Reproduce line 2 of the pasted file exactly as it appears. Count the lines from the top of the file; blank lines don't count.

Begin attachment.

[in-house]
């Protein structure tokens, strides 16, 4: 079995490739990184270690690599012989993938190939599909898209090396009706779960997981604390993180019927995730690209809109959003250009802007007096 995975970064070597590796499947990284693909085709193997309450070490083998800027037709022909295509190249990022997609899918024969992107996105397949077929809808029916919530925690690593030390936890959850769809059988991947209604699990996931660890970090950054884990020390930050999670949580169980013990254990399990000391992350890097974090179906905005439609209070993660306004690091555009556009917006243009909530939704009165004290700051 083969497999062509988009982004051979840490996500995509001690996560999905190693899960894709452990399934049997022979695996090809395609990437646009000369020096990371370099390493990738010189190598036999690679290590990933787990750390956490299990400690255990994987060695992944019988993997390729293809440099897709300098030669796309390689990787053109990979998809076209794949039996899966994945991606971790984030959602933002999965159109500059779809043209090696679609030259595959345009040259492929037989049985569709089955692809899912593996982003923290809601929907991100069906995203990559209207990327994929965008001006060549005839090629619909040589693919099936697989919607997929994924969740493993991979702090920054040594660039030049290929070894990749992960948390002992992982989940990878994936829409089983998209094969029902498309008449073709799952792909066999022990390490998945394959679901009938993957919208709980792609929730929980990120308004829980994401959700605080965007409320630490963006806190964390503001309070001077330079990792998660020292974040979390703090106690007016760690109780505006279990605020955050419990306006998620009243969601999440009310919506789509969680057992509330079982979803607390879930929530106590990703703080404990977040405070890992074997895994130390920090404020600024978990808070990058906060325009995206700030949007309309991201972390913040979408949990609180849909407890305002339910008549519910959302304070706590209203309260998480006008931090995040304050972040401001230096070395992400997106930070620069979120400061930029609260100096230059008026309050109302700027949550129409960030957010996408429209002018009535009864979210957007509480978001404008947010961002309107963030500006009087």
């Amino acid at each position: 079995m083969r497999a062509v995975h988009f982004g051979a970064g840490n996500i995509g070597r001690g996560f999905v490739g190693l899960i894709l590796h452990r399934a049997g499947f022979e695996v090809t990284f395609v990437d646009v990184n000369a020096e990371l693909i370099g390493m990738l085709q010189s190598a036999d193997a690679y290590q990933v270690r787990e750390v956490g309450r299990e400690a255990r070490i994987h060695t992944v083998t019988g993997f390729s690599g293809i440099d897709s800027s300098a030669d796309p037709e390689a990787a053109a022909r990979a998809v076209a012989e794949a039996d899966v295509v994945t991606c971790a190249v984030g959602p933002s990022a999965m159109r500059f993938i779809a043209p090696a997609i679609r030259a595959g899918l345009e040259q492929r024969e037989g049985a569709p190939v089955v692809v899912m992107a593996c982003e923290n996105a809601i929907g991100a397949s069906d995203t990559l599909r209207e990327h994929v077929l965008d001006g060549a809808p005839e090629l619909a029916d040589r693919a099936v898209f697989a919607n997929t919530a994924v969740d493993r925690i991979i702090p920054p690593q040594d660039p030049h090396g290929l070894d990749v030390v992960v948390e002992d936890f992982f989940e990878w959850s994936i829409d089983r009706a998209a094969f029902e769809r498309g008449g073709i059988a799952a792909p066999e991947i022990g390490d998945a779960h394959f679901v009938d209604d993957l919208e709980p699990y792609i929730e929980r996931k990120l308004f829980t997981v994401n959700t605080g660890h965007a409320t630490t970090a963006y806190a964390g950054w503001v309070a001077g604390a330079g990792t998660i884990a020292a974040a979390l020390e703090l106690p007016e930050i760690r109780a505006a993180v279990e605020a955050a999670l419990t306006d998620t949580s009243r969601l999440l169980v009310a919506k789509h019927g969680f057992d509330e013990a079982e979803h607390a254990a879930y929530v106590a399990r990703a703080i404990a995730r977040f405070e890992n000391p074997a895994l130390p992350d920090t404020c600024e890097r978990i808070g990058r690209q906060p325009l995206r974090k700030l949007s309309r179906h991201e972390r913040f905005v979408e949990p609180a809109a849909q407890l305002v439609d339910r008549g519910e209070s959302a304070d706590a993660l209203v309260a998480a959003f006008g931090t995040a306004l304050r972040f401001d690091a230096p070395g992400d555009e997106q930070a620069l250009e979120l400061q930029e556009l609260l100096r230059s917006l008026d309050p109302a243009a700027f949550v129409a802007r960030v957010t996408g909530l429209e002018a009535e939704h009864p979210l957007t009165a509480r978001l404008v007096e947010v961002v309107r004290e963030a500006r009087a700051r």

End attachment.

């Protein structure tokens, strides 16, 4: 079995490739990184270690690599012989993938190939599909898209090396009706779960997981604390993180019927995730690209809109959003250009802007007096 995975970064070597590796499947990284693909085709193997309450070490083998800027037709022909295509190249990022997609899918024969992107996105397949077929809808029916919530925690690593030390936890959850769809059988991947209604699990996931660890970090950054884990020390930050999670949580169980013990254990399990000391992350890097974090179906905005439609209070993660306004690091555009556009917006243009909530939704009165004290700051 083969497999062509988009982004051979840490996500995509001690996560999905190693899960894709452990399934049997022979695996090809395609990437646009000369020096990371370099390493990738010189190598036999690679290590990933787990750390956490299990400690255990994987060695992944019988993997390729293809440099897709300098030669796309390689990787053109990979998809076209794949039996899966994945991606971790984030959602933002999965159109500059779809043209090696679609030259595959345009040259492929037989049985569709089955692809899912593996982003923290809601929907991100069906995203990559209207990327994929965008001006060549005839090629619909040589693919099936697989919607997929994924969740493993991979702090920054040594660039030049290929070894990749992960948390002992992982989940990878994936829409089983998209094969029902498309008449073709799952792909066999022990390490998945394959679901009938993957919208709980792609929730929980990120308004829980994401959700605080965007409320630490963006806190964390503001309070001077330079990792998660020292974040979390703090106690007016760690109780505006279990605020955050419990306006998620009243969601999440009310919506789509969680057992509330079982979803607390879930929530106590990703703080404990977040405070890992074997895994130390920090404020600024978990808070990058906060325009995206700030949007309309991201972390913040979408949990609180849909407890305002339910008549519910959302304070706590209203309260998480006008931090995040304050972040401001230096070395992400997106930070620069979120400061930029609260100096230059008026309050109302700027949550129409960030957010996408429209002018009535009864979210957007509480978001404008947010961002309107963030500006009087």